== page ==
Every time I watch the 1986 action-horror classic "Aliens," a film I've watched so many times I've lost count, it takes on new meaning. I've long argued its merits as a metaphor for a woman enduring sexism in the workplace, due to the many trials Sigourney Weaver's Ellen Ripley faces over the three films.
In 1979's "Alien," Ripley's an officer on the Nostromo who survives the infiltration of an alien that turns out to be quite the killing machine — it wipes out her entire crew — only by getting into an escape pod, setting the cargo ship she's co-commanded to self-destruct and eventually blowing the intruder out of an airlock.
In "Aliens" a salvage crew discovers her pod floating in deep space, where she's been locked in hyper-sleep for 57 years. Does the company she's contracted with give her a hero's welcome? No. She's demoted, and her account of a xenomorph — a creature that gestates inside a living human host, has an extremely hard exoskeleton, a razor-like whip for a tail and concentrated acid for blood — is dismissed.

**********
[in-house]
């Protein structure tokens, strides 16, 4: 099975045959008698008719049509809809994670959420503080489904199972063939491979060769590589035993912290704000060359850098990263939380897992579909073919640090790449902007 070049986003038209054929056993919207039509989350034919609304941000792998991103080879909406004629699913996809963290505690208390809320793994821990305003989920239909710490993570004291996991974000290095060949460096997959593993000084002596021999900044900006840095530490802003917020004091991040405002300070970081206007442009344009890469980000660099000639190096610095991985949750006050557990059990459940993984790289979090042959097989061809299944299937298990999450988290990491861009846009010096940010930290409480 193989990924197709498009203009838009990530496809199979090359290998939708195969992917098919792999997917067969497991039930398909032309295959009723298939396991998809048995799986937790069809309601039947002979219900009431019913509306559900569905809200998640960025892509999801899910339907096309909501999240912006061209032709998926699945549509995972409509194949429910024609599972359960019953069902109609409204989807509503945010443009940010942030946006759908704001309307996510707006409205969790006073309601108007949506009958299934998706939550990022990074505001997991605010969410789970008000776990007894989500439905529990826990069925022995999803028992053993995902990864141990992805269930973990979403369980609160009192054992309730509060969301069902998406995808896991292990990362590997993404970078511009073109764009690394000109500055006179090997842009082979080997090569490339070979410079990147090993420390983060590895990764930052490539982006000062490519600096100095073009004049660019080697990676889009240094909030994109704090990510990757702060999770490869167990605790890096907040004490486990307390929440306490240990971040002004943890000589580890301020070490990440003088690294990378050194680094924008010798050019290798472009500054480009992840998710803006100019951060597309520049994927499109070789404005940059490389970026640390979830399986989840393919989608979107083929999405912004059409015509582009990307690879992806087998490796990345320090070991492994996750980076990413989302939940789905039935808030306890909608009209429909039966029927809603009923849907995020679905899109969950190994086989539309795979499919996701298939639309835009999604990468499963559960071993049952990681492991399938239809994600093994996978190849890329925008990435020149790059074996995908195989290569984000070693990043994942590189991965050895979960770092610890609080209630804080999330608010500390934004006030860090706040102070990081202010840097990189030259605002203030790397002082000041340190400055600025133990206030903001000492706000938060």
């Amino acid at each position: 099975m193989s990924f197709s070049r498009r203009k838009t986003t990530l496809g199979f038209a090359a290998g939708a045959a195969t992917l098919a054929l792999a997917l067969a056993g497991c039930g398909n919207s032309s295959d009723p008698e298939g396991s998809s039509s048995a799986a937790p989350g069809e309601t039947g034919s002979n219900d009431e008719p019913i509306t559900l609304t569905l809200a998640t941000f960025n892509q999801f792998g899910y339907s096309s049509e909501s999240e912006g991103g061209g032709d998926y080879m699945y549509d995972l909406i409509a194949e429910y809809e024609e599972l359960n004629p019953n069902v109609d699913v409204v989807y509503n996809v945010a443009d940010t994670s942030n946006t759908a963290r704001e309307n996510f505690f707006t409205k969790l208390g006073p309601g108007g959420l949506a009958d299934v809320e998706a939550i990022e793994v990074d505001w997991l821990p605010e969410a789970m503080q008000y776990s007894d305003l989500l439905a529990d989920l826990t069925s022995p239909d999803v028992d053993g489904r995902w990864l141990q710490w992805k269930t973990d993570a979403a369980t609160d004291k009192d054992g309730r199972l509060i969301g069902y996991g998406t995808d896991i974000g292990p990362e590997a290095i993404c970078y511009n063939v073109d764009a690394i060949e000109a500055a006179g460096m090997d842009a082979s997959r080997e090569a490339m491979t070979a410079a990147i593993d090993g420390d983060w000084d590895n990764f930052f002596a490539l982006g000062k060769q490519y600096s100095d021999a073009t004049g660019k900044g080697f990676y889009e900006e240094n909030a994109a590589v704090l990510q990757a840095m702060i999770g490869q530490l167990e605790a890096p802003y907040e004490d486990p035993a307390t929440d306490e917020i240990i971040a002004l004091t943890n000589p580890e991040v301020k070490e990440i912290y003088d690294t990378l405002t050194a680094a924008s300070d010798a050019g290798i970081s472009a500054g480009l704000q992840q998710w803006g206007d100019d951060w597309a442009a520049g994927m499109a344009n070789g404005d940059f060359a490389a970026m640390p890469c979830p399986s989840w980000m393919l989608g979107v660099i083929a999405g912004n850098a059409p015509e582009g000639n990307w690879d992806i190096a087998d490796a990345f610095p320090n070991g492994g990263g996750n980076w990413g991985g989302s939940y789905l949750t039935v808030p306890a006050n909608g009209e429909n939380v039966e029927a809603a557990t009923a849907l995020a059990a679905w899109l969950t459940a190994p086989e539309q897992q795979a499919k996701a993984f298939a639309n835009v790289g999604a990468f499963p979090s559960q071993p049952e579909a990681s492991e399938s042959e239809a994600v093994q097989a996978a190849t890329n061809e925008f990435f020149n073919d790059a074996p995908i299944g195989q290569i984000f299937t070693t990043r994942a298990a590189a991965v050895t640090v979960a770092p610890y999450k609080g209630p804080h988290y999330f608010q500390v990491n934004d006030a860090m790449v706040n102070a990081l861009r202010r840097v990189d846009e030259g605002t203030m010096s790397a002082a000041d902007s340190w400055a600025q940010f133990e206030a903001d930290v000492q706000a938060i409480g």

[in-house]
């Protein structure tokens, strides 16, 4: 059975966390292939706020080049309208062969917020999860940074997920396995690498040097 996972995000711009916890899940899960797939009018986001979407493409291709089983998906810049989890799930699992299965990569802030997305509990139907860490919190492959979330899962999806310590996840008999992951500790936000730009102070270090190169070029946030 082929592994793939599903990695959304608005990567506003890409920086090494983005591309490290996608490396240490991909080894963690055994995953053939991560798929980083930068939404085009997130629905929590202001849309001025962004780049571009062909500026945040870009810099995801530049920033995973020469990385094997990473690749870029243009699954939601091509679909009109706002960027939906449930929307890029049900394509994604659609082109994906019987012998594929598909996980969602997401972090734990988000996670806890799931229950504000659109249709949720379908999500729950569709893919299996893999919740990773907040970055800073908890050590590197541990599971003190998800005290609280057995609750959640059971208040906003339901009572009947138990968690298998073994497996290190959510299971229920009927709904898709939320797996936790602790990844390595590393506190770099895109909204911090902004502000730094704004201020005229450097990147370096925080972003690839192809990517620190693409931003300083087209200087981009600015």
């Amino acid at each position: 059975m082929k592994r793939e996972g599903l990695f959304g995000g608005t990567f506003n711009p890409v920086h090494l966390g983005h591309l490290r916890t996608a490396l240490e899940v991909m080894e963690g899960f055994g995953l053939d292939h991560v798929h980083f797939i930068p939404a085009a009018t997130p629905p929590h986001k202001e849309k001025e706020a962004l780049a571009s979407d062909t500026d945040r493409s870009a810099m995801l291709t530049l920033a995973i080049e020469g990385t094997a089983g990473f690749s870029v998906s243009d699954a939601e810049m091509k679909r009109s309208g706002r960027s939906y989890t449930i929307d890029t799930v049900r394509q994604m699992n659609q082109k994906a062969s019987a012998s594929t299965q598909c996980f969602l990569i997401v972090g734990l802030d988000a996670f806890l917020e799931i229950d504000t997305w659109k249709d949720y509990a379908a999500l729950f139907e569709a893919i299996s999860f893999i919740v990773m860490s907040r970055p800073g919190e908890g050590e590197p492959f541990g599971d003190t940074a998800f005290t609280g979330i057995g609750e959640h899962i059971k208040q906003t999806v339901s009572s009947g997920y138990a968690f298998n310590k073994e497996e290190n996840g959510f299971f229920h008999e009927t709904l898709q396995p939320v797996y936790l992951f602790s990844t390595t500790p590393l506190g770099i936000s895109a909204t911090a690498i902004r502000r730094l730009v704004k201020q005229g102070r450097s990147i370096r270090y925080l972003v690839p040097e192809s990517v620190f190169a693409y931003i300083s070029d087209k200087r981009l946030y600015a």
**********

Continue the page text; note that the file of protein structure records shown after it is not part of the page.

Until, that is, those things overrun a colony. Then they believe her — but only because they need her as a consultant. They send her back out into space to solve their problem, this time with a band of colonial Marines. The field project does not go well, but Ripley survives.
Does she get compensated by the company? Of course not! Nope, by the time her employers find her again, she's survived another alien killing spree, this time on a prison planet (in 1992's "Alien 3") and, spoiler alert, she's got another alien on board — as in, gestating inside her. (The violation metaphor represented by the alien, and H.R. Giger's phallic xenomorph design, is worth its own discussion.)
Because of this, because she has nearly worked herself to death but finally has "a project" that's worth something to the company, likely for its potential as a bioweapon, its representatives offer to save her. She declines and exits the workforce, by way of jumping into a flaming hot furnace.